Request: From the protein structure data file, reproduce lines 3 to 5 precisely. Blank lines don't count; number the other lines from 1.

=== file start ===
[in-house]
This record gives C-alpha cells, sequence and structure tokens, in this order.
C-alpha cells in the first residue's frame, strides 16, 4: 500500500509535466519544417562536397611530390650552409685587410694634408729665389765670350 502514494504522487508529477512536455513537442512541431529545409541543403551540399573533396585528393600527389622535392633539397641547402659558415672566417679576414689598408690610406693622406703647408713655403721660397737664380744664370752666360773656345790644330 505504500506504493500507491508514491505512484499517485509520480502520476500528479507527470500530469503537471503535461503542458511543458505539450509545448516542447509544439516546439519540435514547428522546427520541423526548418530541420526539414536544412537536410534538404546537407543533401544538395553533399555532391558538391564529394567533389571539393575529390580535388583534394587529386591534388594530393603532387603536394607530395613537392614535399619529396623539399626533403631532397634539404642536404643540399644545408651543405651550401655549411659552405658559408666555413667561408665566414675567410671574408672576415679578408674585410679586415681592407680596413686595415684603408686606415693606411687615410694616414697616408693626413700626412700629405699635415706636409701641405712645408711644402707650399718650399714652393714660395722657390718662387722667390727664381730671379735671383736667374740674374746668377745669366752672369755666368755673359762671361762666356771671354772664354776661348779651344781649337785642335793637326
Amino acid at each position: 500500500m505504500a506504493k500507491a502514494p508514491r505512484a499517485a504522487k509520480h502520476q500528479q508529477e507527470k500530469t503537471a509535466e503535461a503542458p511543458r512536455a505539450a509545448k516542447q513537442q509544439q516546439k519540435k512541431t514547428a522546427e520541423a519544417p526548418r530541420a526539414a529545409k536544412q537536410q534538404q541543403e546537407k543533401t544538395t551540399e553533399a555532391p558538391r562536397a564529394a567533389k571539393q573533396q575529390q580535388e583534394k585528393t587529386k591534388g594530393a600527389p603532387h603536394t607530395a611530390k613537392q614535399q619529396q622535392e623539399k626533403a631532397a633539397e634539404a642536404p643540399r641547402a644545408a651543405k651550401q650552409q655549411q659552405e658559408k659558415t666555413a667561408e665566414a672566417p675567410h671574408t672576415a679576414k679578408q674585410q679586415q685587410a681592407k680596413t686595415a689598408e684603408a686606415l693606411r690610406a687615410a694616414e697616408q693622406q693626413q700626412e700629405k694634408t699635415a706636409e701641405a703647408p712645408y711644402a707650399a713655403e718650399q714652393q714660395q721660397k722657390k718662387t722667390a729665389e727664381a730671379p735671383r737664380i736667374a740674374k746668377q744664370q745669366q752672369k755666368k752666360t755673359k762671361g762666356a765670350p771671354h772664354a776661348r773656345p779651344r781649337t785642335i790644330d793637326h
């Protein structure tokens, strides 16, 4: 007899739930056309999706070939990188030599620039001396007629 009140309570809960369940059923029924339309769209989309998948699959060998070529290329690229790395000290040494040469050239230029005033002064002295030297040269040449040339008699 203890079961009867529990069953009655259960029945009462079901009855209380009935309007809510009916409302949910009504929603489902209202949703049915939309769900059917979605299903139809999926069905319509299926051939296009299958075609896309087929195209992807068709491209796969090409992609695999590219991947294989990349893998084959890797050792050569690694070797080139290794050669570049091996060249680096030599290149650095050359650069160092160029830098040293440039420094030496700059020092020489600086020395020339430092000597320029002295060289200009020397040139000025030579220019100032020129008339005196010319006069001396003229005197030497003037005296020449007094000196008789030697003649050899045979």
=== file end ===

C-alpha cells in the first residue's frame, strides 16, 4: 500500500509535466519544417562536397611530390650552409685587410694634408729665389765670350 502514494504522487508529477512536455513537442512541431529545409541543403551540399573533396585528393600527389622535392633539397641547402659558415672566417679576414689598408690610406693622406703647408713655403721660397737664380744664370752666360773656345790644330 505504500506504493500507491508514491505512484499517485509520480502520476500528479507527470500530469503537471503535461503542458511543458505539450509545448516542447509544439516546439519540435514547428522546427520541423526548418530541420526539414536544412537536410534538404546537407543533401544538395553533399555532391558538391564529394567533389571539393575529390580535388583534394587529386591534388594530393603532387603536394607530395613537392614535399619529396623539399626533403631532397634539404642536404643540399644545408651543405651550401655549411659552405658559408666555413667561408665566414675567410671574408672576415679578408674585410679586415681592407680596413686595415684603408686606415693606411687615410694616414697616408693626413700626412700629405699635415706636409701641405712645408711644402707650399718650399714652393714660395722657390718662387722667390727664381730671379735671383736667374740674374746668377745669366752672369755666368755673359762671361762666356771671354772664354776661348779651344781649337785642335793637326
Amino acid at each position: 500500500m505504500a506504493k500507491a502514494p508514491r505512484a499517485a504522487k509520480h502520476q500528479q508529477e507527470k500530469t503537471a509535466e503535461a503542458p511543458r512536455a505539450a509545448k516542447q513537442q509544439q516546439k519540435k512541431t514547428a522546427e520541423a519544417p526548418r530541420a526539414a529545409k536544412q537536410q534538404q541543403e546537407k543533401t544538395t551540399e553533399a555532391p558538391r562536397a564529394a567533389k571539393q573533396q575529390q580535388e583534394k585528393t587529386k591534388g594530393a600527389p603532387h603536394t607530395a611530390k613537392q614535399q619529396q622535392e623539399k626533403a631532397a633539397e634539404a642536404p643540399r641547402a644545408a651543405k651550401q650552409q655549411q659552405e658559408k659558415t666555413a667561408e665566414a672566417p675567410h671574408t672576415a679576414k679578408q674585410q679586415q685587410a681592407k680596413t686595415a689598408e684603408a686606415l693606411r690610406a687615410a694616414e697616408q693622406q693626413q700626412e700629405k694634408t699635415a706636409e701641405a703647408p712645408y711644402a707650399a713655403e718650399q714652393q714660395q721660397k722657390k718662387t722667390a729665389e727664381a730671379p735671383r737664380i736667374a740674374k746668377q744664370q745669366q752672369k755666368k752666360t755673359k762671361g762666356a765670350p771671354h772664354a776661348r773656345p779651344r781649337t785642335i790644330d793637326h
């Protein structure tokens, strides 16, 4: 007899739930056309999706070939990188030599620039001396007629 009140309570809960369940059923029924339309769209989309998948699959060998070529290329690229790395000290040494040469050239230029005033002064002295030297040269040449040339008699 203890079961009867529990069953009655259960029945009462079901009855209380009935309007809510009916409302949910009504929603489902209202949703049915939309769900059917979605299903139809999926069905319509299926051939296009299958075609896309087929195209992807068709491209796969090409992609695999590219991947294989990349893998084959890797050792050569690694070797080139290794050669570049091996060249680096030599290149650095050359650069160092160029830098040293440039420094030496700059020092020489600086020395020339430092000597320029002295060289200009020397040139000025030579220019100032020129008339005196010319006069001396003229005197030497003037005296020449007094000196008789030697003649050899045979």